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EPA Asks DOJ Whether Green Groups Should Register As Foreign Agents

EPA Asks DOJ Whether Green Groups Should Register As Foreign AgentsClimate Change Dispatch / 2d

Environmental Protection Agency Administrator Andrew Wheeler said Monday he would ask the Justice Department to look into whether environmental advocacy groups receiving overseas funding should register as foreign agents.

His letter on enforcement of the Foreign Agents Registration Act (FARA) came in response to a request from Rep. Lance Gooden, Texas Republican, who raised concerns this month about overseas entities seeking to increase U.S. reliance on renewable energy by funding the environmental movement.

“Given heightened concern that foreign countries, primarily China and Russia, are potentially funding U.S.-based ‘green’ groups to undermine American energy independence and to help maintain the integrity of EPA’s decision-making, EPA will refer this matter to the DOJ FARA Unit,” Mr. Wheeler said in his letter.

“The DOJ can then determine what appropriate steps to take, if any, including whether those entities should register as a foreign agent,” Mr. Wheeler said.

It is legal for U.S. nonprofit groups to accept foreign contributions, but “foreign influence should not be covert,” Mr. Wheeler said.

Mr. Gooden, who had raised the issue of “covert foreign influence on our political process” in an Oct. 8 letter to Mr. Wheeler, praised the administrator’s decision.

“The Chinese Communist Party (CCP) stands to profit heavily from a Biden administration which would make us reliant on Made-in-China renewable energy,” Mr. Gooden said in a Monday statement. “We have reason to believe they are funneling money to certain ‘green groups’ to influence American foreign policy and our elections.”

His previous letter said there was “considerable evidence” that environmental groups actively lobbying for clean-energy policies are being funded by foreign entities that would benefit from a U.S. shift away from oil, natural gas, and coal.

Mr. Gooden said that environmental nonprofit groups, which are not required to disclose their donors, are receiving “large sums of money” from the Sea Change Foundation, “a proven front group for foreign financing, funded by off-shore hedge funds in Bermuda.”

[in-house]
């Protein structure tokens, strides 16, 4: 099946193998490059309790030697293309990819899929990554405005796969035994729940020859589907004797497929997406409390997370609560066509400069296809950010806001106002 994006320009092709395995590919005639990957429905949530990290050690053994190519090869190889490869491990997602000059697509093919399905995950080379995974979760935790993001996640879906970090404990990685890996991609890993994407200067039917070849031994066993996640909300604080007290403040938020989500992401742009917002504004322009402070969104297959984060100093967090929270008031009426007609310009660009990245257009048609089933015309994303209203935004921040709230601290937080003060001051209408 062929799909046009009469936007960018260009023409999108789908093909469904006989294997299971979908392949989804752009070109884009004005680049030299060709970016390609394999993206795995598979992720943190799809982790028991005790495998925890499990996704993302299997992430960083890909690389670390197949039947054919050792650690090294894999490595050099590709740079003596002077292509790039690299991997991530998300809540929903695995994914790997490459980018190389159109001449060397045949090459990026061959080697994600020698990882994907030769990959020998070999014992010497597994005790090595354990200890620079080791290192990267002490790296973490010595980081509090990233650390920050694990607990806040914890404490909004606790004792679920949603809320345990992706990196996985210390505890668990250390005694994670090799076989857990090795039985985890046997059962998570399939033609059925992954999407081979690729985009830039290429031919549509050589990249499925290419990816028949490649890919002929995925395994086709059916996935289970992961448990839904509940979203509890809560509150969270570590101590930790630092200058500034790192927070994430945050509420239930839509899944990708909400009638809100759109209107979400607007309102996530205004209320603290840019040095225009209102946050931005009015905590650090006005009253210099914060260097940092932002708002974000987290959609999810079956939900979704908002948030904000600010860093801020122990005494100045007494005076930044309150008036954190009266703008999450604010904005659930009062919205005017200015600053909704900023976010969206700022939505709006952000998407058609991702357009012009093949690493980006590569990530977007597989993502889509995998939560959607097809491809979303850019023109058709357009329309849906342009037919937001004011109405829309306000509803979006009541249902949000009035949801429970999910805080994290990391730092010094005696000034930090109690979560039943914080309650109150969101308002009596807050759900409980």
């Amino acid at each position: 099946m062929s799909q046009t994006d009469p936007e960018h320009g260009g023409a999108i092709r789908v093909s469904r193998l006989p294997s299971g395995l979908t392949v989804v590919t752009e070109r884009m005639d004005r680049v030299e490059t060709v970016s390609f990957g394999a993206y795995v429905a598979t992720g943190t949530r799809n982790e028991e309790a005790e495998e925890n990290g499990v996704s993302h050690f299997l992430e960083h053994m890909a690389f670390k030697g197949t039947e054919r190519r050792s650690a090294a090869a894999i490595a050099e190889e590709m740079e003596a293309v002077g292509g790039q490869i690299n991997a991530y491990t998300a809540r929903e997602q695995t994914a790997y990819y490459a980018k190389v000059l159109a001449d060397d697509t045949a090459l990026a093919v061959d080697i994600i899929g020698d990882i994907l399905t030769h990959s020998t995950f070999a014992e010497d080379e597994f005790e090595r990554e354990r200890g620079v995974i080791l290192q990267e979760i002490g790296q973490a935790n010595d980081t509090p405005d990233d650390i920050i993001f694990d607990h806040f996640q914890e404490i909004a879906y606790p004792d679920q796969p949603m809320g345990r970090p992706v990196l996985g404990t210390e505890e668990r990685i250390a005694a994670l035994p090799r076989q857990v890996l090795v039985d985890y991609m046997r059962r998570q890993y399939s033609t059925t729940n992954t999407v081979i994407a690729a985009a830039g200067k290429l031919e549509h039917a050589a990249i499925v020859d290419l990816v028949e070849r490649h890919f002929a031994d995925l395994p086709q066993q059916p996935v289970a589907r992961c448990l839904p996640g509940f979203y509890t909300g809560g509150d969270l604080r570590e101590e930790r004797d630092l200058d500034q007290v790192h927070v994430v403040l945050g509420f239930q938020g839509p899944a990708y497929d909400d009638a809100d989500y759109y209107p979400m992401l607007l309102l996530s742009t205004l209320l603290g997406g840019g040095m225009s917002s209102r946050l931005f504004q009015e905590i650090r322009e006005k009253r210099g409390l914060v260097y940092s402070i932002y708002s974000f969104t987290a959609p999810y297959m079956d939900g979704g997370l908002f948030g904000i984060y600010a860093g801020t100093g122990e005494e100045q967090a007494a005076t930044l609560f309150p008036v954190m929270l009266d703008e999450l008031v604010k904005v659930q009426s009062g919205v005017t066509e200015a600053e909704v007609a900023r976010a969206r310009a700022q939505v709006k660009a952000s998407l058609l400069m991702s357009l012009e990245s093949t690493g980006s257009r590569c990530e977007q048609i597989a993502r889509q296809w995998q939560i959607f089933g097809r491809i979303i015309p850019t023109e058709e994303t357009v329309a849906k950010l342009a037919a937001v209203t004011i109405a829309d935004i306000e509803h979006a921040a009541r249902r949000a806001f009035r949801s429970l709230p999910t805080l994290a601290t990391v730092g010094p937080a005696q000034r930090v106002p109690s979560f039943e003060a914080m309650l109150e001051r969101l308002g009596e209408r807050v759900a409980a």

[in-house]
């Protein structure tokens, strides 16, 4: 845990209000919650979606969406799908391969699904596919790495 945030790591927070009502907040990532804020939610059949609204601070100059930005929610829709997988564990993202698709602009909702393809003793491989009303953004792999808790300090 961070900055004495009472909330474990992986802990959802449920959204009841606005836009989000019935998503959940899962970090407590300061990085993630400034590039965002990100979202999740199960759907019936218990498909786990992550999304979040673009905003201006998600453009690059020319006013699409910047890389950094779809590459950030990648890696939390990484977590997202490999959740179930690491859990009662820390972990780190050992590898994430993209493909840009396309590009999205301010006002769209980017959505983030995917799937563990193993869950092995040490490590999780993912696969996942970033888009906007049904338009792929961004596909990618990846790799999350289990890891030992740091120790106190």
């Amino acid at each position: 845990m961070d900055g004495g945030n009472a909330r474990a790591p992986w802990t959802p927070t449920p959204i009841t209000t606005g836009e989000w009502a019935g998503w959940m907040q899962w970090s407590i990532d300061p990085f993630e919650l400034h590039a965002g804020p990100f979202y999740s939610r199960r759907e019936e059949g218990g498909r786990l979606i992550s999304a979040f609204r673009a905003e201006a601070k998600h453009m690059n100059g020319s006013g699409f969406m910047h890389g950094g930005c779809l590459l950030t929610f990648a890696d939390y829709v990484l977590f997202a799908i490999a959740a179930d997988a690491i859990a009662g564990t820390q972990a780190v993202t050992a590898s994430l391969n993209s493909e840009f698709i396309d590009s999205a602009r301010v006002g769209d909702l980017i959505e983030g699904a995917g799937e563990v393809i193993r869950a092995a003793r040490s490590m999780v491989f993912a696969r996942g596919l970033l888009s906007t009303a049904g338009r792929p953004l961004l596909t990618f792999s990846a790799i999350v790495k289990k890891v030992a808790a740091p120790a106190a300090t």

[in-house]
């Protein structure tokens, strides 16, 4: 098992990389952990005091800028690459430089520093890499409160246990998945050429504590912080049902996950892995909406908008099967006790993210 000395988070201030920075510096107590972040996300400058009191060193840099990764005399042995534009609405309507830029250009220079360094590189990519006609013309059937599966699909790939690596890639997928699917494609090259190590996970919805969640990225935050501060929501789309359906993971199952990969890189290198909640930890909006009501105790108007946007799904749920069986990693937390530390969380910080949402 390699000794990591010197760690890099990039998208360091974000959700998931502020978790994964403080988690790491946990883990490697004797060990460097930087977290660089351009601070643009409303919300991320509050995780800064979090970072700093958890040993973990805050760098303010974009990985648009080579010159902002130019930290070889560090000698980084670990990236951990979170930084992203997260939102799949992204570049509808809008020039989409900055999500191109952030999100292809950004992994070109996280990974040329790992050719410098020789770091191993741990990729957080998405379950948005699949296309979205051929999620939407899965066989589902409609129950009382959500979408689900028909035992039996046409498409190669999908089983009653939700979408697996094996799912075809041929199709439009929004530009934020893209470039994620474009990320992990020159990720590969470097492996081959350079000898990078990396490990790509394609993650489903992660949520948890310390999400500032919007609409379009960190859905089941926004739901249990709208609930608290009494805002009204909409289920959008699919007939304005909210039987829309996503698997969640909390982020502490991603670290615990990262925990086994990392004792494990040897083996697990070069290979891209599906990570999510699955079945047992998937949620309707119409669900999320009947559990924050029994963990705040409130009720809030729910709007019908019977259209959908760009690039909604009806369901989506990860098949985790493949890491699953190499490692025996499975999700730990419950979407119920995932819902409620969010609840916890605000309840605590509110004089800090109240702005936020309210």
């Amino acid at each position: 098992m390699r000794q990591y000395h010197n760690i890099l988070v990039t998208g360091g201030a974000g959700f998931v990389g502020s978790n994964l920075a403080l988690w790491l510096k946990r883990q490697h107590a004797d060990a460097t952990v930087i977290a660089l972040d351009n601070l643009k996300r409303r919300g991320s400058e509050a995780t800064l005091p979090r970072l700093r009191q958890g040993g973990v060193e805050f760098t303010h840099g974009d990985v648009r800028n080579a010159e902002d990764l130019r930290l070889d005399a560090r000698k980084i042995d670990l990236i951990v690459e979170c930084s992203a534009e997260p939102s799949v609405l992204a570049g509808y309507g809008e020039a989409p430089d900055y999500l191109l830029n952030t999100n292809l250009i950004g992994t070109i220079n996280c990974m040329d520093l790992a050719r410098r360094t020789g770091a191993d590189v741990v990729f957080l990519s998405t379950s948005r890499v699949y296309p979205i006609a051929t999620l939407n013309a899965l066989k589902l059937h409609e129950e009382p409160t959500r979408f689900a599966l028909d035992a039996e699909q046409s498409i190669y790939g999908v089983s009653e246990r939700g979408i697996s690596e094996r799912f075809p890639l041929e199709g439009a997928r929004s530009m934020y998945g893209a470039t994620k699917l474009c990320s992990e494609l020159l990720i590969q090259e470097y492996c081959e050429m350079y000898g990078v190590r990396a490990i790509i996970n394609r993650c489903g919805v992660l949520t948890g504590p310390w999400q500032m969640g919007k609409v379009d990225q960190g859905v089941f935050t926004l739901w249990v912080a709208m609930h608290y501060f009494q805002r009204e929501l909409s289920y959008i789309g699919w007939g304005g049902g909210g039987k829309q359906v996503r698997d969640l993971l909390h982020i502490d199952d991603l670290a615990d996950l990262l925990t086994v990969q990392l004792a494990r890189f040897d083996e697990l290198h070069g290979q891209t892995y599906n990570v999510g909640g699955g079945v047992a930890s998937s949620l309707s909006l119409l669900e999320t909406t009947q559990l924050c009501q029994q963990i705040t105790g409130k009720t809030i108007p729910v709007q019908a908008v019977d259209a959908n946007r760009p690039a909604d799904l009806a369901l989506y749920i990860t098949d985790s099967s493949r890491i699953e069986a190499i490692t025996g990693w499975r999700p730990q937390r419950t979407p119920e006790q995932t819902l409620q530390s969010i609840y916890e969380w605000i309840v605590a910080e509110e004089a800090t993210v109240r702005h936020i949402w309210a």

“While it is not illegal for tax-exempt 501(c)(4)s to receive funding from foreign countries, the Foreign Agent Registration Act (FARA) stipulates that any foreign-funded organization engaged in political activity must register as a foreign agent,” Mr. Gooden said.

“Environmental groups that receive money from Sea Change or other foreign-funded organizations, who then use those funds to target American energy interests, should disclose the source of their funding and potentially register as foreign agents.”

He added that such green groups “are clearly engaging in politics at best, and operating at the behest of foreign actors at worst.”

The Sea Change Foundation, formerly Klein Ltd., released a statement in July 2018 saying that it had contributed $500 million since 2011 to climate and clean-energy initiatives but received no outside funding.

“I wish to clarify that press reports speculating that Klein has received funding from outside sources are factually incorrect and have no basis,” foundation director Nat Simons told Inside Philanthropy. “Neither Klein nor Sea Change Foundation has ever solicited or accepted contributions from non-family related sources.”

China has positioned itself as a renewable-energy juggernaut, with control of about 60% of global solar-panel production and 90% of rare-earth metals used in electric vehicles, wind turbines, and solar panels, as reported by ChinaPower.

During the Trump administration, the U.S. became a net exporter of crude oil and natural gas, thanks in large part to the energy boom driven by hydraulic fracturing.

Read more at Washington Times

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